Consumers on the left end of the Technology Adoption Life Cycle (the visionaries and the techies) are the ones who need whole product support the least. Pragmatic customers, on the other hand, prefer the whole product. They like standardization that enables software to go from one machine to another. If they have to buy things piecemeal, they will — but as soon as there’s a better option, they are all over it. This whole product model is the key to successfully negotiating the chasm between the Early Adopters and the Early Majority. Whole product planning is the key to market dominance.
It’s nice to have a good, generic product, but even that isn’t necessary. It’s all about bundling, so people have the whole product. Figure out the minimum needed for a whole product: think about software, additional hardware, system integration, installation, change management, training and standards. Design the whole product backward, starting with the end user and their expectations of a functioning product.
There’s a lot to say for working with partners. But in the world of marketing, it’s difficult to achieve a good working partnership, due largely to culture clashes between companies. There are some examples of successful partnerships, yes, but they’re the exception rather than the rule. Whole product alliances are much more successful. These alliances can facilitate the whole product by coordinating production schedules and other functions, and they work because they’re in both companies’ best interests. They are tactical alliances. Creating the whole product establishes a value chain.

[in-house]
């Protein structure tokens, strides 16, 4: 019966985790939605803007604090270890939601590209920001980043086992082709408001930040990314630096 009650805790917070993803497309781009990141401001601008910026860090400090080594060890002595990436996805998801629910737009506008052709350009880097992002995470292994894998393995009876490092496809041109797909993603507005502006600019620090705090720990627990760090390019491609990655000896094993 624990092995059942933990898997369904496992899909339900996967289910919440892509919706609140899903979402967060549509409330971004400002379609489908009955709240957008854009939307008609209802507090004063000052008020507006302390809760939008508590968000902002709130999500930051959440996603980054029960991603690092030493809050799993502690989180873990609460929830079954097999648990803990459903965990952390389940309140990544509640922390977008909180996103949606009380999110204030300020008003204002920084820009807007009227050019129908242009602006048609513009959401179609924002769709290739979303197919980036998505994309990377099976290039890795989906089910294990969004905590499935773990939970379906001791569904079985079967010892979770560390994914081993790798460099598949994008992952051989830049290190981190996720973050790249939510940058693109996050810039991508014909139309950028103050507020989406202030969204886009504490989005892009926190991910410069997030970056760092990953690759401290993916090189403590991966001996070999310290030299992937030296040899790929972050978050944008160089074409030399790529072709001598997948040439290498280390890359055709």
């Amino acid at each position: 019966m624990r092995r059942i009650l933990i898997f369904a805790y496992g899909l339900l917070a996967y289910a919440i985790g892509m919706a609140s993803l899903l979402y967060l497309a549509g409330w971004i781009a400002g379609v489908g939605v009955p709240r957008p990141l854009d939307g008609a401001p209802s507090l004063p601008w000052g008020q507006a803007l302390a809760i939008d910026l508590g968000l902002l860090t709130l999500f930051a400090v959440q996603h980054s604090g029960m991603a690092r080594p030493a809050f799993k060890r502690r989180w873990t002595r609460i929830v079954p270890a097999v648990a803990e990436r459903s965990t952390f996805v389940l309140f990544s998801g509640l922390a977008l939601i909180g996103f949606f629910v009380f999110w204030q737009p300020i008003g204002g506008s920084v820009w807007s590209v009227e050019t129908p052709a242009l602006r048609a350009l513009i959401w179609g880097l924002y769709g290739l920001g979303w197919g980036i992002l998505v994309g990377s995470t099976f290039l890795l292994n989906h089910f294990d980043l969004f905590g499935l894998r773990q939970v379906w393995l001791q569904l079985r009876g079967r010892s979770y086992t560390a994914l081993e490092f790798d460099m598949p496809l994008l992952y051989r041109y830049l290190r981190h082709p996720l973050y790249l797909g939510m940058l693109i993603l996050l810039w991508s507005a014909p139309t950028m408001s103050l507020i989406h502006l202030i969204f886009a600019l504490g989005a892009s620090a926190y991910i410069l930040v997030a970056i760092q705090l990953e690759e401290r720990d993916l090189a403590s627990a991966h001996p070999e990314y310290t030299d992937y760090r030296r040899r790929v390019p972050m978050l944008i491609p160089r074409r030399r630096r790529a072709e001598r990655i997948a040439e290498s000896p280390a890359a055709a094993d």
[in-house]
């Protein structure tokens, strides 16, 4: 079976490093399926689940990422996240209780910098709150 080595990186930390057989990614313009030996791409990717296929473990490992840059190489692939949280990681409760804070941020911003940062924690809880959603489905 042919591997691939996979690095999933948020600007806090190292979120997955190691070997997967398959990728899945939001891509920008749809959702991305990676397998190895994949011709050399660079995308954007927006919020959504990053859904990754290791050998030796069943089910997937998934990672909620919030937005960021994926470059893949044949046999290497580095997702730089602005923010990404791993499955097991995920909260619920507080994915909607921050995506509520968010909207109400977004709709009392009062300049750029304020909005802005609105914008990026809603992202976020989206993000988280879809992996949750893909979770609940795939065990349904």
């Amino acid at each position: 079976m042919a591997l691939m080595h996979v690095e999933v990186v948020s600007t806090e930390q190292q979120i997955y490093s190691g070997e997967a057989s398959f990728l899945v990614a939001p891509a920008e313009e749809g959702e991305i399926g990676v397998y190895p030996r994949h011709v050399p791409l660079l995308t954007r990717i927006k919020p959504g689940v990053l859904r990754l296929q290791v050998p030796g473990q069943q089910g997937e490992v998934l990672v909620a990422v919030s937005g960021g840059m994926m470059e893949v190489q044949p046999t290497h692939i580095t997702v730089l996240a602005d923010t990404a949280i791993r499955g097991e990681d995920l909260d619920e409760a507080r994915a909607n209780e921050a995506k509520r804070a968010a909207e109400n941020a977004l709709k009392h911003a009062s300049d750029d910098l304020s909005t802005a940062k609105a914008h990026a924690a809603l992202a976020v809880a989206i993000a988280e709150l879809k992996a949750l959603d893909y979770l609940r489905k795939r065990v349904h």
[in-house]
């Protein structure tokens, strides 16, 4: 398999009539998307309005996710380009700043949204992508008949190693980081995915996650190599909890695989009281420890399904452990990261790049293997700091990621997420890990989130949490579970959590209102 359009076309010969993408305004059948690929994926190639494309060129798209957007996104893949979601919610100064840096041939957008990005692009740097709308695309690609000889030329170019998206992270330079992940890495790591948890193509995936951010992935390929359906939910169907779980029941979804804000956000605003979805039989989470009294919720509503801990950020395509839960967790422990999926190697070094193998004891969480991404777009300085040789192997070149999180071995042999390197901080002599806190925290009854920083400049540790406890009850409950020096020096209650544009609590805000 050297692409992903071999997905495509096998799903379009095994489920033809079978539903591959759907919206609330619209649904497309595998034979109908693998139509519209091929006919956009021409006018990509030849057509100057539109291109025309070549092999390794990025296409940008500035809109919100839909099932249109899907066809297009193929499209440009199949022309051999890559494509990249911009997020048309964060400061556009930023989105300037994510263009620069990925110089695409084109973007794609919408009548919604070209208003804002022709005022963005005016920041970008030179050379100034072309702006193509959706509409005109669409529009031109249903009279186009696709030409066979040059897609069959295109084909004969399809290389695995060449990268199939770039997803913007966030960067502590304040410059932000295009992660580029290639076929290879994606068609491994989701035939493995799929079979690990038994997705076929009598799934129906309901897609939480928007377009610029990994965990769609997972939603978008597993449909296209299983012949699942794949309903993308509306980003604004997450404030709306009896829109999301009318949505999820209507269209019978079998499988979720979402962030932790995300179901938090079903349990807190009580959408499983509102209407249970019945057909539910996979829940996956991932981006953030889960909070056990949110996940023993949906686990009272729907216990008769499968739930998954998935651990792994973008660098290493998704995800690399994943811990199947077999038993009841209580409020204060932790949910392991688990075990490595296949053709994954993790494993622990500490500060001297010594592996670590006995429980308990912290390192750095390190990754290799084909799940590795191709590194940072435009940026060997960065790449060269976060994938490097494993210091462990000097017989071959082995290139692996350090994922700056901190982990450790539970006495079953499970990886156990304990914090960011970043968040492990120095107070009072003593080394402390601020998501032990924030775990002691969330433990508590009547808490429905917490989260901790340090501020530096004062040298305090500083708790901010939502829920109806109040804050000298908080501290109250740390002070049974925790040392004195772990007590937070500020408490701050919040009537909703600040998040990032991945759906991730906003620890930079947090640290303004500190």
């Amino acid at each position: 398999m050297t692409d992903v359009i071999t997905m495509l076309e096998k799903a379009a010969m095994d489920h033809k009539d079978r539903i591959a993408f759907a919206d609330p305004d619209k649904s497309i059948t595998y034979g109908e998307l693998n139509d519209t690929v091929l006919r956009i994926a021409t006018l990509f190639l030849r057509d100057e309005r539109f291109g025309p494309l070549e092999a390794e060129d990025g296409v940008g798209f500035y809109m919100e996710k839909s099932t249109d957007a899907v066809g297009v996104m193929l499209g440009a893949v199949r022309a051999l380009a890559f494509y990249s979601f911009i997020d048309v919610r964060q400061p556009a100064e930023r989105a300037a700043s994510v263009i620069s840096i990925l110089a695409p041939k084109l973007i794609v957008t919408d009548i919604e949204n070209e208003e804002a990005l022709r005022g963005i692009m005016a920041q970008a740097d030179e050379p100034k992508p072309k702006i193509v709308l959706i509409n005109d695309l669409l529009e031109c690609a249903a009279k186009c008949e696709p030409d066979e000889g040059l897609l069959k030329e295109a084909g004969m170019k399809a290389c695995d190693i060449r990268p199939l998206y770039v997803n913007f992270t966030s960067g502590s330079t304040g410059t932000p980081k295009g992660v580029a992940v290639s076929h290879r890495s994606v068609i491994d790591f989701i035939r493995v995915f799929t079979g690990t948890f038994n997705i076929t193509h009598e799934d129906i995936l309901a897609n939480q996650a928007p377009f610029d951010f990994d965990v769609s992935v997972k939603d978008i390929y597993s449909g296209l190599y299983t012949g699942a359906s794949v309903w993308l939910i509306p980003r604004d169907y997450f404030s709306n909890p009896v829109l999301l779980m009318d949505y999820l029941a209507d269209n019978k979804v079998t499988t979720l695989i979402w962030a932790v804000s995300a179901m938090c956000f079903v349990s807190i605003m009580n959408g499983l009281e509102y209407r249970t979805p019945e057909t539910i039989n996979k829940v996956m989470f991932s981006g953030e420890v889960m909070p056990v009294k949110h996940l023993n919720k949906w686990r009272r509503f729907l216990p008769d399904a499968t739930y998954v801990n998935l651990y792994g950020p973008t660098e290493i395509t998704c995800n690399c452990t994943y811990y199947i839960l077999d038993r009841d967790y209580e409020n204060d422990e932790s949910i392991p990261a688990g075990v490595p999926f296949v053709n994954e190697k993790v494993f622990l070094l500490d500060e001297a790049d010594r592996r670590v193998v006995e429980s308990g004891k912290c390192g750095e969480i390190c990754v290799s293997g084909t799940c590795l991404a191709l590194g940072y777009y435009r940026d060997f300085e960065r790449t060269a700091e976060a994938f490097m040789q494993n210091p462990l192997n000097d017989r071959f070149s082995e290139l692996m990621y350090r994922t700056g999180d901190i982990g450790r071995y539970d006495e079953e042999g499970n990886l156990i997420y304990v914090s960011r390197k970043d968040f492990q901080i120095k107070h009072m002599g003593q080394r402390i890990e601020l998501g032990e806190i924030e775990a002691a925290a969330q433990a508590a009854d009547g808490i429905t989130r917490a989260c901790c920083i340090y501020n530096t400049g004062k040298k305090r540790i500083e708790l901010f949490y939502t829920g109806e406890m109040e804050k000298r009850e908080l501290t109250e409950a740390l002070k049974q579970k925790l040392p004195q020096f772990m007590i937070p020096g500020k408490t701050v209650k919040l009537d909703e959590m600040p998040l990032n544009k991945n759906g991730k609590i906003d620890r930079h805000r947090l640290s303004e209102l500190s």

The next step is to get a fix on the competition. We need to understand who they are and how to drive them away from our niche market. If your product is truly innovative, you might not have any competition yet. If that’s the case, you’ll need to create the competition, and this might not come from other products so much as from other ways of doing things.
People resist new things, because they fear change. In the early market, however, visionaries champion change. Their competitors are pragmatists within the company who favor the status quo, and these groups hash it out.
It’s different in the mainstream market — this is the realm of the pragmatist. Competition in this market results from the evaluation and comparison of products and vendors within a product category. The pragmatist is reassured by following a procedure using checklists and ratings systems. Comparing different products is essential; competition is required for the sale to happen. Position your product in a buying category that already has some options, to provide context. But you want to be sure that your product is the best option in the category. (Focus on the needs and wants of the pragmatists.)
The early market is about technology and product; the mainstream decisions are driven by company and market. Crossing the chasm involves transitioning from product based to market based values.